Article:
but someone is pounding, thumping, whining, growling.
My dogs have returned from their dream.
The voices disappear.
The petroglyphs remain
unseen, except for the whisper
of the wind
of the ghosts
of my words.

Lance Henson

                                   veterans hospital

                              oklahoma city oklahoma
                                                                                 for my brothers

        at two a m someone is walking down
        a long hallway
        the color of fatigue in his thousand
        yard eyes

        i want to call to him
        telling him that i forgive him

        i want him to tell me
        that he forgives me

                          *                  *                  *                  *

                          leaving bents fort
                                                              for floyd bringing good

        riding the high plains from colorado
        to kansas
        a whirlwind gaunt and alone crosses the landscape

        i drive the truck south toward oklahoma
        crossing the same path two moons and roman nose
        once wandered

        i am on the edge

        barely in america

        somewhere between rage and freedom

Della Frank
                          Shimasani       My Grandmother
                                                                                                           For Rose

My grandmother's house is small
It sits on a hill     By itself
She has a shade-house next to her house
She keeps hay for the sheep
Feed for the chickens
And food for the dogs and cats
That wander

Shimasani    'Ayoo'aniinishnih

When I visit her
I sleep in the same room with her
She is small and fits
Into her bed

She chops wood every-night
And lights the fire     Before
Beginning her chores of cooking

I watch her carefully
As she brings in the wood
And begins boiling the coffee

Shimasani    'Ayoo'aniinishnih

I watch her carefully
As she throws meat
Into the boiling water

I watch her carefully
As she adds chunks of potatoes

I watch her carefully
As she mixes the dough
To make fried bread or tortillas

I watch her carefully
As she tells me about
Her aches and pains

Shimasani    'Ayoo'aniinishnih

I nod carefully
As I listen to her
Talk about her misgivings

I help bring in the wash water
Careful not to use too much

I help set the dishes
As I quietly wonder
About my grandma
Shimasani    'Ayoo'aniinishnih

She has lived many years
She has lived in the hills and the canyons
She has given birth to many children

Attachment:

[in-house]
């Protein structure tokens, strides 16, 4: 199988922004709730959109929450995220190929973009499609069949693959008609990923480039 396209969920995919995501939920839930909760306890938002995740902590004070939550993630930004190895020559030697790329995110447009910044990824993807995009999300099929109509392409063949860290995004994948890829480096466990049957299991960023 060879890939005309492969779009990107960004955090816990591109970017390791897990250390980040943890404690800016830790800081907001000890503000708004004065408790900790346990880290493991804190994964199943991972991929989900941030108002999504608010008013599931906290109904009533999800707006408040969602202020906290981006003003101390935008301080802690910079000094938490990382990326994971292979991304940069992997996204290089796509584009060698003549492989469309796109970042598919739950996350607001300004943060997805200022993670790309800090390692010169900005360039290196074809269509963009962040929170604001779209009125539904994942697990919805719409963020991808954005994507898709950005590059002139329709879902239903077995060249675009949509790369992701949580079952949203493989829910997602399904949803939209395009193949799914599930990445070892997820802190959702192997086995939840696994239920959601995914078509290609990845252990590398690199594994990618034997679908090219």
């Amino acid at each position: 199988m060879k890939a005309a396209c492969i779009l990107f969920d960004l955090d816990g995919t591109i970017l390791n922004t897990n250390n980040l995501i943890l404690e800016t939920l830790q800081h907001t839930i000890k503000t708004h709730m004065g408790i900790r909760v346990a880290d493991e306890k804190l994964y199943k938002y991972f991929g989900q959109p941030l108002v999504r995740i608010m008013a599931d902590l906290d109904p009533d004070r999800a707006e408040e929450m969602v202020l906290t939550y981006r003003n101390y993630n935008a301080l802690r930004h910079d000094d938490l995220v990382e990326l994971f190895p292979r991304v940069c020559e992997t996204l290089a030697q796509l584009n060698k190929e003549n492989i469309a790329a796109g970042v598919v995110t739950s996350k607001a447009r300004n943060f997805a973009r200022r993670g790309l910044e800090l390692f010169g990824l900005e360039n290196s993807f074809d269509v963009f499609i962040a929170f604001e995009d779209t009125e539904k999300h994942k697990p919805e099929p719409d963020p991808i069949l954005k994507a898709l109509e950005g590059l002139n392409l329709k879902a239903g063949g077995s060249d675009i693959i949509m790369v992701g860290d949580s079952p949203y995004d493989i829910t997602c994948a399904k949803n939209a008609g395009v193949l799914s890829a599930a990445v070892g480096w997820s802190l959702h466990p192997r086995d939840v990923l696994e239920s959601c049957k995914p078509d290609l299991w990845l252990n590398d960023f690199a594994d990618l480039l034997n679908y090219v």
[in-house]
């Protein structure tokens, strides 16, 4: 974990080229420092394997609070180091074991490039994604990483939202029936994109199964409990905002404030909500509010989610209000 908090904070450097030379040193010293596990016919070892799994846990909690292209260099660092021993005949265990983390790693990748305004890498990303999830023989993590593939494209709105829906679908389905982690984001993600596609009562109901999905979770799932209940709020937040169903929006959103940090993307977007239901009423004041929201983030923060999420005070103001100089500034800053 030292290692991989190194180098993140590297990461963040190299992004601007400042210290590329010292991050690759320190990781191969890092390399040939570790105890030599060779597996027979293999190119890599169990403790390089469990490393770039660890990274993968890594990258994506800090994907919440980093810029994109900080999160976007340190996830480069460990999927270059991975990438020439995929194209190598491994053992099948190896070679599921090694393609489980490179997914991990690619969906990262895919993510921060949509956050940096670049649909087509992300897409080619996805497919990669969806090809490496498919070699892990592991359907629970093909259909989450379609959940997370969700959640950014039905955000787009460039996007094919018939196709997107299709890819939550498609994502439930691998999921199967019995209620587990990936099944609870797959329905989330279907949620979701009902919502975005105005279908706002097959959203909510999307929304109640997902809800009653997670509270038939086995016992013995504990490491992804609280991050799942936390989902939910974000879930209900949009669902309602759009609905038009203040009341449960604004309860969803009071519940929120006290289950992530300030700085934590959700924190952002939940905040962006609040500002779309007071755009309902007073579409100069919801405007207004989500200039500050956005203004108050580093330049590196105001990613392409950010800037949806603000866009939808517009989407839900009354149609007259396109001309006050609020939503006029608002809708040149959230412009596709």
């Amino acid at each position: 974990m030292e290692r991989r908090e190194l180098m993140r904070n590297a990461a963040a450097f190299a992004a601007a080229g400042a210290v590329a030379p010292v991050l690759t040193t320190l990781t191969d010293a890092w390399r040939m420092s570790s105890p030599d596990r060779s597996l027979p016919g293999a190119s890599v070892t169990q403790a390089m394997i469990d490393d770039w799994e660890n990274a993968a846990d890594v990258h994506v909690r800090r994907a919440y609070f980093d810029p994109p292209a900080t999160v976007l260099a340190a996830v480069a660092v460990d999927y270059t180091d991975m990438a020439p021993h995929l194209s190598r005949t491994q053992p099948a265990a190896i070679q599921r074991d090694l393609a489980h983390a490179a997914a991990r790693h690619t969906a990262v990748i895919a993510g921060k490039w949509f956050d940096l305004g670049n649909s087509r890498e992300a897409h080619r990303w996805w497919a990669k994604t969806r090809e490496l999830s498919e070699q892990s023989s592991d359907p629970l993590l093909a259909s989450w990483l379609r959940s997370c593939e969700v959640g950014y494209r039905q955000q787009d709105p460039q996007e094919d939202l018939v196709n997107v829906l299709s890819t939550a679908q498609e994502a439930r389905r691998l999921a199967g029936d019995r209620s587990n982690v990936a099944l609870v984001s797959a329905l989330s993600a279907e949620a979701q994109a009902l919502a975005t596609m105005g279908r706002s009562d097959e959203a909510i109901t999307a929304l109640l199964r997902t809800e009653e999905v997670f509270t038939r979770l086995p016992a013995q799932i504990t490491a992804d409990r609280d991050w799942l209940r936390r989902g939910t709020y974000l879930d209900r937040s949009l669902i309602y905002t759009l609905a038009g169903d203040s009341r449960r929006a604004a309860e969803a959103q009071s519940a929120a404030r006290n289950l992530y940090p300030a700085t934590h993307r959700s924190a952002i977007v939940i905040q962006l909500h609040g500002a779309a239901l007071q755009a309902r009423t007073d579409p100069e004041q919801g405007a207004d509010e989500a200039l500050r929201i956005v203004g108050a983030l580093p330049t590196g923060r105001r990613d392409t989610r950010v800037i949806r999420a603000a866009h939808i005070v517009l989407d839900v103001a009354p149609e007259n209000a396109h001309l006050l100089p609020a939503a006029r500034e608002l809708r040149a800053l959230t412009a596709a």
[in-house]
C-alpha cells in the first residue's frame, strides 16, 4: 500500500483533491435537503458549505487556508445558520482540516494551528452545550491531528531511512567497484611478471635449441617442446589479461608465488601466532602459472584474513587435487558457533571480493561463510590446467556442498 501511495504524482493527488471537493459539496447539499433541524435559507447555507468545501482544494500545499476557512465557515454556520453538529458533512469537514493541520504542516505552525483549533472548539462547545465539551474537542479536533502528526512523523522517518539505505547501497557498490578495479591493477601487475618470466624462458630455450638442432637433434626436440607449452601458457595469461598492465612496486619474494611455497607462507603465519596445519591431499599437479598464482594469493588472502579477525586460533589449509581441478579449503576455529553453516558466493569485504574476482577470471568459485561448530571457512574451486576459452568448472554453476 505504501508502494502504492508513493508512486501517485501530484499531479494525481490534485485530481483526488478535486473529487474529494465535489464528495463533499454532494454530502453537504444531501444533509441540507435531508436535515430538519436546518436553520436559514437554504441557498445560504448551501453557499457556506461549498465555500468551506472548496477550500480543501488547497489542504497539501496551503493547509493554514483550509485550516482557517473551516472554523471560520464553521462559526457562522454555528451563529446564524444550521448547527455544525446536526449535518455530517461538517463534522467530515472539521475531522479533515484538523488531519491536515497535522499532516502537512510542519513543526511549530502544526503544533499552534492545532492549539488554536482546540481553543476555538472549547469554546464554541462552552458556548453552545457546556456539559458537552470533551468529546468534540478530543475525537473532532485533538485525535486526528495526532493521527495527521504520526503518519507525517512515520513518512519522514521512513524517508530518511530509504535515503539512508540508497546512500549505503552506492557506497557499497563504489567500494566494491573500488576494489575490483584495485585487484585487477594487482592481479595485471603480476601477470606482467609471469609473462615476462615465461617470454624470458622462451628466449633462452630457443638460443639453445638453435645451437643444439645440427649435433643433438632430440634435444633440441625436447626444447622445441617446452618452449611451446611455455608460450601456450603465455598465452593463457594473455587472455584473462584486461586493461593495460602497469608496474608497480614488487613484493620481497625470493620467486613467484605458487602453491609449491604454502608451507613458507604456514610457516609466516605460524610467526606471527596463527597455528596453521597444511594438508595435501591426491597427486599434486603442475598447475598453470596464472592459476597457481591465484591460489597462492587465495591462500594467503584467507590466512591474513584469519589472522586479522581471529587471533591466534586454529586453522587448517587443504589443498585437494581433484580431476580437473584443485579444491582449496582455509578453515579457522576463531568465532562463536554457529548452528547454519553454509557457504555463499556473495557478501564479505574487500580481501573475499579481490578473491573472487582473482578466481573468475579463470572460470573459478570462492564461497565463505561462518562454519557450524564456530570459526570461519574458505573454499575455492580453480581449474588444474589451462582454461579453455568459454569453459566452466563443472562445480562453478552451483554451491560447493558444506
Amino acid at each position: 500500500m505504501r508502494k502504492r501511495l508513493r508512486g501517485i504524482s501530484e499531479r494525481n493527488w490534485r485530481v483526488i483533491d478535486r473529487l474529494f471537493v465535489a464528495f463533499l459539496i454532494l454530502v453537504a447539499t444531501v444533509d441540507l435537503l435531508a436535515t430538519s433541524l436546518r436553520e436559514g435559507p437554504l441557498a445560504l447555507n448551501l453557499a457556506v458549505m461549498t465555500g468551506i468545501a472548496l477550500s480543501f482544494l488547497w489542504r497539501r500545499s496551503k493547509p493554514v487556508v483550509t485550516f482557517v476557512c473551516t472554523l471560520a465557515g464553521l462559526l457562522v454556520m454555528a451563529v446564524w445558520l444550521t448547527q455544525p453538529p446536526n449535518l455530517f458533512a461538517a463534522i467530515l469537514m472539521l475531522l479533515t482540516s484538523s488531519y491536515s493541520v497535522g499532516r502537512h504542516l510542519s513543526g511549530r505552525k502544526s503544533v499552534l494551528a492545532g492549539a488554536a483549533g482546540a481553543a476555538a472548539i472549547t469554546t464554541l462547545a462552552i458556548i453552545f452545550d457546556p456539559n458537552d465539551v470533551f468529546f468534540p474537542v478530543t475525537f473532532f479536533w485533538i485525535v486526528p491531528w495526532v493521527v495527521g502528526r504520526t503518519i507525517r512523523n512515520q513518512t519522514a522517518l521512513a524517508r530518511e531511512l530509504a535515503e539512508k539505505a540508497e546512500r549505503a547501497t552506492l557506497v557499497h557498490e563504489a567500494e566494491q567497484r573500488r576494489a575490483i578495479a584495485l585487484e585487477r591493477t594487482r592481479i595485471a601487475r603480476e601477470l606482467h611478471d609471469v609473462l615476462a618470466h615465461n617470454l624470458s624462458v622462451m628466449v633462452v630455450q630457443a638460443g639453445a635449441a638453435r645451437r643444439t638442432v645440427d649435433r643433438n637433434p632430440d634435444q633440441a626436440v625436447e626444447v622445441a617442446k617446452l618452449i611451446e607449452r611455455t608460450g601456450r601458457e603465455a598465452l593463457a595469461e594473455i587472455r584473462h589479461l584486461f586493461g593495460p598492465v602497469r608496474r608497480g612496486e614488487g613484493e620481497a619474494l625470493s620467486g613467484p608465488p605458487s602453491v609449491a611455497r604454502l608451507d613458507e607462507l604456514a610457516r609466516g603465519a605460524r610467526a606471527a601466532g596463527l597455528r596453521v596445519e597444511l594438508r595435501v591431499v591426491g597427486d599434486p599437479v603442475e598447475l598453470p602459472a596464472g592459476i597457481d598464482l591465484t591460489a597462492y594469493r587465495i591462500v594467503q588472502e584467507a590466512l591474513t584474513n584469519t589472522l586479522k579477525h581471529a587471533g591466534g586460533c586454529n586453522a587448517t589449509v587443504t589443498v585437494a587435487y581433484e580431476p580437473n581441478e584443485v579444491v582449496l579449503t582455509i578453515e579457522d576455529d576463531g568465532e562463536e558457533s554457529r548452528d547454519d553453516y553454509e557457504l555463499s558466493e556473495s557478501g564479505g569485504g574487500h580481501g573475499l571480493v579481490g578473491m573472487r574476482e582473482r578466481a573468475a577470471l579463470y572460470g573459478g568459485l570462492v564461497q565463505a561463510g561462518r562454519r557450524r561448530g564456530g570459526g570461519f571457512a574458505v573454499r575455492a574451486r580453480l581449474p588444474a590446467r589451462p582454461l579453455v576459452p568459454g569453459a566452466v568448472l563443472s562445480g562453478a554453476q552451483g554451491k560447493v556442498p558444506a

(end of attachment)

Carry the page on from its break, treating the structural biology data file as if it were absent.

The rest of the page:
She has herded sheep far and wide
She has married many men     Men who went to war
She has walked many canyons     Herding her sheep
She has crossed many rivers     While tears of pain
Marked her face     Holding her stick     Singing her songs

Shimasani    'Ayoo'aniinishnih

We sit down to eat
Hot mutton stew and crunchy fried bread
As she glances shyly across
Lights playing off her features

This lady talks about her generation
How we extended from her     Branching out
And if she got mad at us     It was coming anyway
We were a part of her
And if nothing else    We had to listen!

Shimasani    'Ayoo'aniinishnih

We put the dishes up
On the cardboard shelves
And begin to settle down for the night
The stars glittering     Shadows dancing
Dogs barking in the distance     Cats meowing under the small bed
Sheep grunting in their corral

And I wish my dear grandma     Good-night

Shimasani    'Ayoo'aniinishnih

Louis Littlecoon Oliver

                                            Ah'-cho-lot's Omen

                 Wrinkled old Indian smile and say:
                 "I saw on TV big sky rocket."
                 That just whiteman's Tinker-Toy.
                 In time his super intelligence
                 Will kill him and the people!
                 My old dog wag his tail.
                  I'll be gone by that time
                 ---and I'll shake my finger at him in Hades!
                  Whiteman does not see---is blind!
                        to the purpose and finality
                       of the laws of Creation.
                  Earth is his home--never to leave!
                  If he trespasses outer-space
                  Then he must suffer the consequences.
                  My dog wag tail in approval.

                  Ah'-cho-lot: An old Creek Indian

Cheryl Savageau

                                    At The Pow Wow

                  my mother, red-haired,
                  who lived with my father
                  forty years,
                  who buried my grandparents,
                  whose skin was brown, she said,
                  from age,
                  watches the feathered dancers
                  and says, so that's
                  what real Indians look like.

                  I wrap the shawl around my shoulders,
                  and join the circle.


                  You taught me the land so well
                  that all through my childhood
                  I never saw the highway,
                  the truckstops, lumberyards,
                  the asphalt works,
                  but instead saw the hills,
                  the trees, the ponds on the south end
                  of Quinsigamond that twined
                 through the tangled underbrush